Immunohistochemistry
The harvested lacrimal gland tissues were embedded in optimal cutting temperature compound (OCT; Miles, Elkhart, IN), frozen in liquid nitrogen, and sectioned at 8 μm on a cryostat. Staining of frozen sections was performed by using our standard method with antibodies to selected chemokines and the avidin-biotin-peroxidase complex (ABC) technique. 3 4 Briefly, frozen sections were fixed in chilled (4°C) acetone, air dried, rehydrated in phosphate-buffered saline (PBS), and incubated with the appropriate blocking agent (Vector Laboratories, Burlingame, CA) for 25 minutes. A second blocking step then was performed. The primary antibody was applied, and the slides were incubated for 60 minutes. The slides were washed in PBS, incubated with a biotinylated secondary antibody for 30 minutes, rinsed in PBS, incubated with the ABC reagent for 45 minutes, and washed again in PBS, and the reaction product was developed with 3% hydrogen peroxide and 3-amino-9-ethyl-carbazole containing acetate buffer, and counterstained with Harris’s hematoxylin (Sigma-Aldrich, St. Louis, MO). 
The primary antibodies were affinity-purified polyclonal goat anti-mouse antibodies and were used at the following dilutions: anti-TNF-α (Santa Cruz Biotechnology, Inc., Santa Cruz, CA) 25 at 1:10 and anti-iNOS (Santa Cruz Biotechnology, Inc.) 26 at 1:25. For each staining run and each antibody, appropriate positive controls (spleen sections) and negative controls (in which normal goat Ig (Jackson ImmunoResearch, West Grove, PA) was substituted for the primary antibody) were performed to ensure quality control. 
Double staining for Mac-3 and either iNOS or TNF-α was performed with a rat anti-mouse Mac-3 antibody (BD PharMingen, San Diego, CA), and the ABC technique with 3-amino-9-ethyl-carbazole (Vector Laboratories), as for single staining, followed by an antibody to either iNOS or TNF-α and the ABC technique using alkaline phosphatase (Vector Laboratories). 3 7  
Statistics
The comparison of mRNA levels between each of the substrains of MRL/MpJ mice and control BALB/c mice was performed using the Wilcoxon rank sum test, and the evaluation for trends over time was performed using a nonparametric test for trend. 27  
Results
Histopathology of lacrimal glands revealed little in the way of lacrimal gland inflammation in BALB/c mice at any age. MRL/+ mice typically had little lacrimal gland inflammation at 1.5 months of age, small foci of inflammation at 3 months of age, multiple larger foci of inflammation by 5 months of age (median, grade 3), and more extensive disease with multiple large foci of inflammation at 9 months of age (median, grade 3). MRL/lpr mice typically had lacrimal gland inflammation beginning at 1.5 months of age and extensive lacrimal gland disease with multiple inflammatory foci and lacrimal gland damage by 3 to 5 months of age (median grade 4 at both ages). The inflammation consisted primarily of mononuclear inflammatory cells (data not shown). 
Results of qPCR for iNOS from mouse lacrimal glands are listed in Table 1 . Both MRL/+ and MRL/lpr mice had significantly greater levels of mRNA for iNOS than did BALB/c mice. Median-normalized iNOS transcript levels were 0.34 for BALB/c mice and did not vary by age (P = 0.94), whereas the median level for MRL/+ mice was 2.90 (P = 0.0003 vs BALB/c mice) and for MRL/lpr mice was 6.84 (P < 0.0001 vs. BALB/c mice). Furthermore, iNOS transcript levels increased with age in both MRL/+ (P = 0.01) and MRL/lpr mice (P < 0.01). After adjustment for the different age of onset of the disease in the two substrains, there was a suggestion that MRL/lpr mice had greater levels of iNOS mRNA than did MRL/+ mice (mean 13.98 vs. 6.54, P = 0.08).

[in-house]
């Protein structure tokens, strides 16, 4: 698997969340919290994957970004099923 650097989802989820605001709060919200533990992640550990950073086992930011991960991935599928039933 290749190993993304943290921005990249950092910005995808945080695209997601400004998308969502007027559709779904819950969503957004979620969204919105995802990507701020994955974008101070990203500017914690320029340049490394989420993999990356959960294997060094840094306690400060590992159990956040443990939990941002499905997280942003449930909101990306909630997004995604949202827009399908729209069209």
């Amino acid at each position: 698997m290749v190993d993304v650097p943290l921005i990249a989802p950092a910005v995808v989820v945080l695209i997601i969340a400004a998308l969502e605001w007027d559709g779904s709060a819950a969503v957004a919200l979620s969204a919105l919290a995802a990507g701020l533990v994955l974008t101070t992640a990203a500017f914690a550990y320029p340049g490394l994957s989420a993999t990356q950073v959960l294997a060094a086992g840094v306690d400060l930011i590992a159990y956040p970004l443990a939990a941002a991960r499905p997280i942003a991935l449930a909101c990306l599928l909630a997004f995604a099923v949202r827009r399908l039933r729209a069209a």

Immunohistochemistry for iNOS was performed on BALB/c, MRL/+, and MRL/lpr mouse lacrimal glands at ages 1.5, 3, and 5 months and on BALB/c and MRL/+ mice at 9 months of age. In BALB/c mice, there were a few scattered iNOS-positive mononuclear cells within the interstitial connective tissue throughout the lacrimal gland (data not shown). MRL/+ (Fig. 1) and MRL/lpr mice (Fig. 2) demonstrated scattered iNOS-positive cells but also several iNOS-positive mononuclear and dendritiform cells at the border of the inflammatory infiltrates and normal lacrimal gland tissue. Double-staining indicated that most of these cells were of the macrophage lineage (data not shown). 
Results of qPCR for TNF-α from mouse lacrimal glands are listed as in Table 2 . In BALB/c lacrimal glands, there was a slight increase in TNF-α mRNA transcripts from 1.5 to 9 months of age (P = 0.03). TNF-α–normalized transcript levels were similar in 1.5- and 3-month MRL/+ and BALB/c mice (P = 0.98) but were greater in 5- and 9-month MRL/+ than in BALB/c mice (median 221.8 vs. 77.8, P = 0.011). There was an increase in levels of TNF-α mRNA with increasing age in MRL/+ mice (P = 0.02). Levels of TNF-α transcripts were significantly greater in MRL/lpr mice than in BALB/c mice (median 136.7 vs. 69.2, P = 0.001). In MRL/lpr mice, levels of TNF-α transcripts increased with age (P = 0.02), consistent with the increasing lacrimal gland inflammation with increasing age in this substrain. After adjustment for the age of onset of the inflammation, there were no significant differences between MRL/+ and MRL/lpr mice (median 100.0 vs. 136.7, P = 0.26).